Iraq’s internal problems hindering fight against ISIS

While Prime Minister Haider al- Abadi gets high marks in foreign circles for trying to be a good lead­er, his standing in Iraq is a different story.

Iraqi protesters demanding government reform

2016/03/18 Issue: 48 Page: 9

The Arab Weekly
Gregory Aftandilian

Low oil prices, domestic strife over corruption and ongoing terrorist bombings are dominat­ing Iraq’s domestic scene and hindering its fight against the Islamic State (ISIS). Although the United States has been generously subsidising Iraq’s military effort against ISIS and trying to shore up the country’s economy, no domestic rebound is likely to occur until oil prices rise and the regime gets serious about corruption.

While Prime Minister Haider al- Abadi gets high marks in foreign circles for trying to be a good lead­er, his standing in Iraq is a different story.

Some of this can be blamed on matters outside of his control. The drop in the price of crude has se­verely hurt the economy, as oil accounts for about 90% of govern­ment revenues. If oil prices remain as low as they are, the budget defi­cit could reach as high as $50 billion this year.

Government expenditures re­main high because of the large public sector workforce, a legacy of Iraq’s socialist past and more recent policies of doling out government jobs to political allies. About 7 mil­lion Iraqis are on the government payroll.

Abadi has tried to deal with this crisis by cutting government sala­ries by 3% and instituting fees on a number of services, but this has made the public even angrier be­cause of the widespread perception that much of government’s revenue is lost to corruption.

As one young Iraqi told a Western journalist recently: “This is a rich country, and it’s the poor that are being asked to take the burden for the mistakes of the corrupt govern­ment.”

Over the summer, large demon­strations broke out in Baghdad be­cause of electricity shortages, but they soon morphed into protests against corruption. In response, the Iraqi parliament voted for a pack­age of reforms put forward by Ab­adi aimed at stamping out corrup­tion. But there was no appreciable change.

In the past few weeks, there have been new protests over corruption, led by Shia cleric Muqtadr al-Sadr, who has been effective in mobilis­ing his supporters from time to time when he disagrees with govern­ment policy or when he wants to score political points.

In response, Abadi has pledged he will appoint a government of technocrats, as opposed to mem­bers of political factions, because the latter are seen as part of the corruption problem, that is, the practice of “taking care” of one’s political allies. Thus far, however, such a technocratic cabinet has not materialised.

The government is so sensitive about the corruption issue that it re­cently brought defamation charges against the editor of an Iraqi inde­pendent news site who reported on kickbacks from mobile phone com­panies to a telecommunications regulatory official.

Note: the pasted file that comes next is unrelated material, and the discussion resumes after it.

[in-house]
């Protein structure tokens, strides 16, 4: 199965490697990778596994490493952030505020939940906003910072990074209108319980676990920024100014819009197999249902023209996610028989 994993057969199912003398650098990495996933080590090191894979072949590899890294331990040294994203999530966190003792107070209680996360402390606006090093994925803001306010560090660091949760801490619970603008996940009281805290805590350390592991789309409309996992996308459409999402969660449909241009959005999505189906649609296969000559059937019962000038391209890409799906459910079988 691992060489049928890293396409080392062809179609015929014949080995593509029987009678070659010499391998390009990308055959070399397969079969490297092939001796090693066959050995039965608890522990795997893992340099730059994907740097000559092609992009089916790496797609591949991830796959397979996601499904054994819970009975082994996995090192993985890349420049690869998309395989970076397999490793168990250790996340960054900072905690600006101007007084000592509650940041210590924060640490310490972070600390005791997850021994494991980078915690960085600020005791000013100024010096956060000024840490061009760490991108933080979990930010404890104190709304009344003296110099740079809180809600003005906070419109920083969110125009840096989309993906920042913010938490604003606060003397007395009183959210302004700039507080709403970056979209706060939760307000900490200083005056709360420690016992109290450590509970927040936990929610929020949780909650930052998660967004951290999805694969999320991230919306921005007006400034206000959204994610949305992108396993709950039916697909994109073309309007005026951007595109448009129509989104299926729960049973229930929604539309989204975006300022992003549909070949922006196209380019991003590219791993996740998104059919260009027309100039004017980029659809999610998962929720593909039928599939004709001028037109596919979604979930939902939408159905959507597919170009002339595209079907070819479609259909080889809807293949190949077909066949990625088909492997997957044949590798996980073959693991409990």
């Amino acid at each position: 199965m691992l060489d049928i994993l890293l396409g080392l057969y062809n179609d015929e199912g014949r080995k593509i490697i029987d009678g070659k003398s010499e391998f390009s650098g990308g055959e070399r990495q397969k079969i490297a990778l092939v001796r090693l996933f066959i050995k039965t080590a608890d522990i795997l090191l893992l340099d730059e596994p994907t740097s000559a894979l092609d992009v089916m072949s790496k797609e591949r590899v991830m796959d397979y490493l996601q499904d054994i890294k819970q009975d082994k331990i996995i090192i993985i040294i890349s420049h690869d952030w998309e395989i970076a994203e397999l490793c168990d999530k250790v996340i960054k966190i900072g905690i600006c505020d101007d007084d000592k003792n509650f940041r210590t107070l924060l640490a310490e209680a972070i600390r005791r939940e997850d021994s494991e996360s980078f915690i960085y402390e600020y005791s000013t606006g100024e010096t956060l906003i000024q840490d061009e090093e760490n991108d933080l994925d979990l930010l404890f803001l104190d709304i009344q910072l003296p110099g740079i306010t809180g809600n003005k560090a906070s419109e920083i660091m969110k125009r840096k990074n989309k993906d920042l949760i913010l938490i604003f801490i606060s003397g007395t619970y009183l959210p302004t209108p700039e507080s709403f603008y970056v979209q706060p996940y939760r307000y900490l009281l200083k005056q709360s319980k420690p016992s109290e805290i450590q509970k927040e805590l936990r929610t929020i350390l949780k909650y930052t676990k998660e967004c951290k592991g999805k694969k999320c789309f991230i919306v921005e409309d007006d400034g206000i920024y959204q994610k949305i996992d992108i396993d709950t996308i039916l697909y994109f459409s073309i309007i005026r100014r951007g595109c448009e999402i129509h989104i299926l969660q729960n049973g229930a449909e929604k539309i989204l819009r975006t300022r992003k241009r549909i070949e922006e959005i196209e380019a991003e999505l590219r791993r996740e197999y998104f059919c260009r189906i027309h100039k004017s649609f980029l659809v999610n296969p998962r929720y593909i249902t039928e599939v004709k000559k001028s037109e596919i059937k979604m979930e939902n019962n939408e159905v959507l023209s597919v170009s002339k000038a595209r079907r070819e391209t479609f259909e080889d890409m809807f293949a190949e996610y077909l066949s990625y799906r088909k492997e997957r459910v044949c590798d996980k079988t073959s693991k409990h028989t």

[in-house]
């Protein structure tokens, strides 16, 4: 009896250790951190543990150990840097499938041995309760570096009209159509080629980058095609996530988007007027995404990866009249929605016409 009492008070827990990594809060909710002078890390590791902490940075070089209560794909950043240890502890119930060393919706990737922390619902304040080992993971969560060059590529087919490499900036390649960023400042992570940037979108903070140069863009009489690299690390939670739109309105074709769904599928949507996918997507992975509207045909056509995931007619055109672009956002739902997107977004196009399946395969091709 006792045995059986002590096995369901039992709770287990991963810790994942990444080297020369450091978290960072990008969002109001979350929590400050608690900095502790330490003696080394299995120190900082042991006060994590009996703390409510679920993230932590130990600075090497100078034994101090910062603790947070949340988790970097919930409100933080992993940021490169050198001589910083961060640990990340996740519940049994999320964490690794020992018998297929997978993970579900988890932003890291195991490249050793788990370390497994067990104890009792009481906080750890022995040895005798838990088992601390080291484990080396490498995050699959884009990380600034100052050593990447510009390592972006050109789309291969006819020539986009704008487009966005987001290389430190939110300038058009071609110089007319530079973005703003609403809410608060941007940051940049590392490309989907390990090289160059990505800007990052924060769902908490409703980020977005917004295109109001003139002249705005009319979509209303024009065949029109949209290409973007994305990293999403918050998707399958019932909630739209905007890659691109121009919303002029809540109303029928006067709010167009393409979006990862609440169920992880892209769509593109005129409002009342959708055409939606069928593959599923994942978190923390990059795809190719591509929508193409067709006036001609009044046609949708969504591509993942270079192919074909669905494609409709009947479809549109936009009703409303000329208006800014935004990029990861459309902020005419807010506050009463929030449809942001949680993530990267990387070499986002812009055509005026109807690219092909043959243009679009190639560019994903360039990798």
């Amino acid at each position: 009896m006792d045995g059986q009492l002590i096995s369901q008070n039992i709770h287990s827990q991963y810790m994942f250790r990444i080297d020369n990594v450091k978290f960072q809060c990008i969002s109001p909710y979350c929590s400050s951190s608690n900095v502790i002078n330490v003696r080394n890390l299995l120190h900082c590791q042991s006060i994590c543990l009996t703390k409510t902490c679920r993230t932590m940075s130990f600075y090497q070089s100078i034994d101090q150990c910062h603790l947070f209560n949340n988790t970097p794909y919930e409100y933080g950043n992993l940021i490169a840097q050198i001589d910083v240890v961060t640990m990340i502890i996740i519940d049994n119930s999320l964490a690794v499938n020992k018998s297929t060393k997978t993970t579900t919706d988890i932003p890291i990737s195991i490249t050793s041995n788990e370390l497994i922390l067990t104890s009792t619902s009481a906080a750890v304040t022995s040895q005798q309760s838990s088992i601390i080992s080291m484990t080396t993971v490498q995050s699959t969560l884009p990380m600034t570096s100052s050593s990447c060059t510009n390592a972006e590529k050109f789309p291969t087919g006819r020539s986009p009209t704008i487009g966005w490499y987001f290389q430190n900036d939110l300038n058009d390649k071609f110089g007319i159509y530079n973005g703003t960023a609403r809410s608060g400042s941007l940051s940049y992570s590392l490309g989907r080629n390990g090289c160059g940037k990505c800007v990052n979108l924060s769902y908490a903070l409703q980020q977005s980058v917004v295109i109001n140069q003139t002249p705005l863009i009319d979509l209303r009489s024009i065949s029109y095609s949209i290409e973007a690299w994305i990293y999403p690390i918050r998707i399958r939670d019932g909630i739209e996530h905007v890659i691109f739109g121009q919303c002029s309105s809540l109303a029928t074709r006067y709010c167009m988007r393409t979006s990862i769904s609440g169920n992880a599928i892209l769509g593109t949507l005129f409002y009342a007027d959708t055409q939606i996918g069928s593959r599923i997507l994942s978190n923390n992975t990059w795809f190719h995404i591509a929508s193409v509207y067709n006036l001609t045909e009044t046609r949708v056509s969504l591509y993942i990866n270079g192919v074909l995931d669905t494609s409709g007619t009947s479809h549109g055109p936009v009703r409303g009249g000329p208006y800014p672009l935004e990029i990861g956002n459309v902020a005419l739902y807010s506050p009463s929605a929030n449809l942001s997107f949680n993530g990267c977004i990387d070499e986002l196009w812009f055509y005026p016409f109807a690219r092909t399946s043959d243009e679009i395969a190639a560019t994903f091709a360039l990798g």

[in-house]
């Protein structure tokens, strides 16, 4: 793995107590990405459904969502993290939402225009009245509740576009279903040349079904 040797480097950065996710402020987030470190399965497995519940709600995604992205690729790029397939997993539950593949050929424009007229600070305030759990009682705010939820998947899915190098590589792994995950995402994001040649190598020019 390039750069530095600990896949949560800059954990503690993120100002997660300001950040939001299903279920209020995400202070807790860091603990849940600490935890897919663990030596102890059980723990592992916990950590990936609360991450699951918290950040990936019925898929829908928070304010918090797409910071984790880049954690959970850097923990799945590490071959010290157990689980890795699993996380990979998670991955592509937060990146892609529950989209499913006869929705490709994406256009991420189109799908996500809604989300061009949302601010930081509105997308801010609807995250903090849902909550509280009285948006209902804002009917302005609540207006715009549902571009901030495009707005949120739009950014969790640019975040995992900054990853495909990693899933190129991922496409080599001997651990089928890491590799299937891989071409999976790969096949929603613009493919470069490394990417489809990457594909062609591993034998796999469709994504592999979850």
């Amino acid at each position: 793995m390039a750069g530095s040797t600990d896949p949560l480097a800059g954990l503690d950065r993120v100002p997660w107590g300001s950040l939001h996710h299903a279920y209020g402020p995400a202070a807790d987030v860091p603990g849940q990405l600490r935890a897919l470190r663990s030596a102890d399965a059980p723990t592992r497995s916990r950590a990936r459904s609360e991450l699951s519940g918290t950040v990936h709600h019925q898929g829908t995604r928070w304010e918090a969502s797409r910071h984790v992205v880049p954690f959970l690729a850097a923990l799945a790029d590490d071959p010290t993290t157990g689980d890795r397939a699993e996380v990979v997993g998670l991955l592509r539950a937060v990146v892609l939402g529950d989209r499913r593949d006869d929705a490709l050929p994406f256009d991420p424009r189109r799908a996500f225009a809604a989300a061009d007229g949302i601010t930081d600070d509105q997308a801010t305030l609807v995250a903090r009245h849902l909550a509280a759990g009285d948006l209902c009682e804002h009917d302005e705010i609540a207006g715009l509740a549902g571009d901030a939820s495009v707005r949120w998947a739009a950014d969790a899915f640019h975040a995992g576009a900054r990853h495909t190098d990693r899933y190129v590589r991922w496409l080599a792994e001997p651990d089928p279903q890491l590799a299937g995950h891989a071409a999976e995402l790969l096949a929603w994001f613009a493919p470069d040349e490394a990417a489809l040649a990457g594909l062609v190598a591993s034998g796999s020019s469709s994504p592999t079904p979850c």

If these problems were not enough, Iraq also has to cope with 3.3 million internally displaced ref­ugees from the ISIS advance in 2014 and earlier conflicts, and rebuild heavily damaged cities that have been liberated from ISIS control such as Ramadi and Tikrit.

To help deal with these economic crises, Iraqi officials in December 2015 negotiated a $1.2 billion loan from the World Bank to help offset the drop in the price of oil and large military expenditures that have been incurred in the fight against ISIS. Iraq is also seeking another loan from the International Mon­etary Fund. (It received a $1.24 bil­lion emergency loan from the fund in 2015.) As for the United States, most of its new aid since 2014 has gone to fight ISIS. In fiscal year 2015, for example, it spent $1.5 billion on the Iraqi “Train and Equip Fund”, $1.2 billion on the regular Iraqi mili­tary, $350 million for the Kurdish peshmerga forces and $24 million for Sunni tribal security forces.

In its fiscal year 2017 budget re­quest, however, President Barack Obama’s administration seems to have recognised that Iraq’s eco­nomic and social problems are se­rious matters that need to be ad­dressed. Of the total $1.8 billion for Iraq, $333 million is for economic assistance to “support good govern­ance and transparent use of public resources”.

In addition, the US has offered Iraq a $2.7 billion loan for military expenses.

Sensing this public discontent, ISIS has unleashed a spate of suicide bombings in Baghdad and in other areas under the government’s con­trol. ISIS not only hopes to keep Ira­qi security forces busy dealing with these attacks — delaying an offen­sive to try to take Mosul — but also to exacerbate public sentiments of the government not taking care of people’s needs, including security.

To turn things around, the Abadi government not only needs strong political will to stem corruption and the expensive system of patronage, but also tightening of world oil sup­plies that will drive up prices and revenues. It is not clear whether ei­ther will emerge anytime soon.

Gregory Aftandilian is a lecturer at the Pardee School of Global Studies at Boston University and is a former U.S. State Department Middle East analyst.

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